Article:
45-70 Lever Action Hi Intensity Loads

Discussion in 'Reloading' started by Bill Conrad, Apr 9, 2018.

  1. Bill Conrad

    Bill Conrad AH Member

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    ChrisG>
    You also need to recognize the 45-70 has taken Cape Buffalo and Elephant by both Hunters and PH's who've used both commercial and their own reloads!

    I am a physicist with much reloading experience. And, what I've learned is we all try to find the limits these technologies offer. But, I never get discouraged... I set goals and, within the limits of Safety and Reliability, always reach them.

    As I develop these 450gr, 45-70, Cast and FMJ loads, I will report progress here at Africa Hunting. I own an Oehler 35P Proof Chronograph and will soon have a Pressure Trace Internal Ballistics System to capture Chamber Pressure.

    However, the best advice I've received about my 450gr goals was from Crusty Deary Ol Coot on the Marlin Firearms Forum. Essentially, I raised the issue we all face at the start of a reloading project: with which powder type and charge do we START ("Starting Load") that is not too small as to be a (dangerous... at least via Parker Ackley Vol-1) reduced load?


    CDOC's answer was great. Only we 45-70 Lever Action guys have a major resource at our disposal... all those published Starting Loads for the low power Trap Door Rifles are available across more than 10 bullet weights (including 450gr) and a wide range of powder types. The 50th Lyman Reloading Manual, 4th Lyman Cast Bullet Handbook and the 2nd Edition Lee Reloading Manual... ALL list these lower-power Trap Door Rifle Loads. The trick is to realize that a MAX Trap Door Rifle Load can also be the STARTING Load for the higher-power 45-70 Lever Action because COAL is identical for both 45-70 Trap Door and Lever Action cartridges. And, any FMJ load can be used to load a Cast bullet (of the same bullet weight), since an FMJ bullet is longer than the same weight Cast bullet!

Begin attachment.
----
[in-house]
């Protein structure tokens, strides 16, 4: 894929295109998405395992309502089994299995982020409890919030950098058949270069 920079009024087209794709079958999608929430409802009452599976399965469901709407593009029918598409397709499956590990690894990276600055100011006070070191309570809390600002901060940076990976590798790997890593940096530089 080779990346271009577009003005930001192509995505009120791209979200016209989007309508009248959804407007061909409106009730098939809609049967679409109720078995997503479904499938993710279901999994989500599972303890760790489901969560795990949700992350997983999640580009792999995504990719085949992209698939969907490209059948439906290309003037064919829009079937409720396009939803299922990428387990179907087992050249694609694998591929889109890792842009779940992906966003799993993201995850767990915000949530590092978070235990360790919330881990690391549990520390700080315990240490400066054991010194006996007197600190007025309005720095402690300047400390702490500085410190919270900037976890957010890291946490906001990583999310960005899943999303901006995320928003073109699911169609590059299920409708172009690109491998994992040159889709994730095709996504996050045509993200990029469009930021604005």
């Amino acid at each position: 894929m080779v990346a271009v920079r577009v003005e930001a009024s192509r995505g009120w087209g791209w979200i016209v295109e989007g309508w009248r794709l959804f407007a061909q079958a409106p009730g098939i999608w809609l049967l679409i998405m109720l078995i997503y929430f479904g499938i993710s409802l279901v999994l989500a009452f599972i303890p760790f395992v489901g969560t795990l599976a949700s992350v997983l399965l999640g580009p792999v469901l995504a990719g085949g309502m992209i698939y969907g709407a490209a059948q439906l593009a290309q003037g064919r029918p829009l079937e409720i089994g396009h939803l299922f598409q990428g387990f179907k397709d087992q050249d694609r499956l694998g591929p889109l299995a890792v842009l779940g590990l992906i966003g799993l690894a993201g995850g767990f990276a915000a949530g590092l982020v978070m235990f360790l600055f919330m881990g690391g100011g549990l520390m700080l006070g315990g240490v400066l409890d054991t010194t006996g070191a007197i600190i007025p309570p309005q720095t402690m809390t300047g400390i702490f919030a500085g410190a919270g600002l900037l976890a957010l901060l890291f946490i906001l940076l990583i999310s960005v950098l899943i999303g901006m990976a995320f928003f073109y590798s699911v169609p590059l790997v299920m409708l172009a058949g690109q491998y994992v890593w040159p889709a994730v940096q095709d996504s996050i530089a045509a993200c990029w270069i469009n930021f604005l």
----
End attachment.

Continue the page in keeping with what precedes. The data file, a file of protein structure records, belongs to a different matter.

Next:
Nuff said. Will keep Africa Hunting posted on progress to develop 45-70, 450gr Cast and FMJ loads for my 1895DRC rifle. I'll eventually try solid bullets after these Cast and FMJ load developments.

    Bill
     
    Last edited: Apr 24, 2018
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  2. sgt_zim

    sgt_zim AH Fanatic

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    I just started hand-loading BTB 425 gr Piledriver, Juniors. 37.7 gr RL-7 gets me to just a hair under 1500 fps, accuracy out of my 1895 GBL is astounding.

    50 yards with an aperture sight, 5 shot group, 3 touching.

    1900 fps, I agree with the rest of them...that sounds very optimistic, and ballistically, with those fat, low-BC bullets, doesn't improve trajectory/range by more than about 30-50 yards MPBR for a 12" vital zone. If your rifle can handle it, and your shoulder can take the beating, more power to you, but out of that rifle and at 1500 fps, I take quite a beating (even with a Limbsaver) with the PDJs.

    Beartooth bullets has fairly extensive documentation on their 525 gr Piledrivers, published velocities and powder loads, etc. The hottest load they have listed is 44.3 gr RL-7 at 1705 fps, with IMR3031, 42.8 gr, just behind it at 1683 fps. Note that these velocities are indicated with a 22" BBL. All loads published for the 525 gr are under 40K PSI.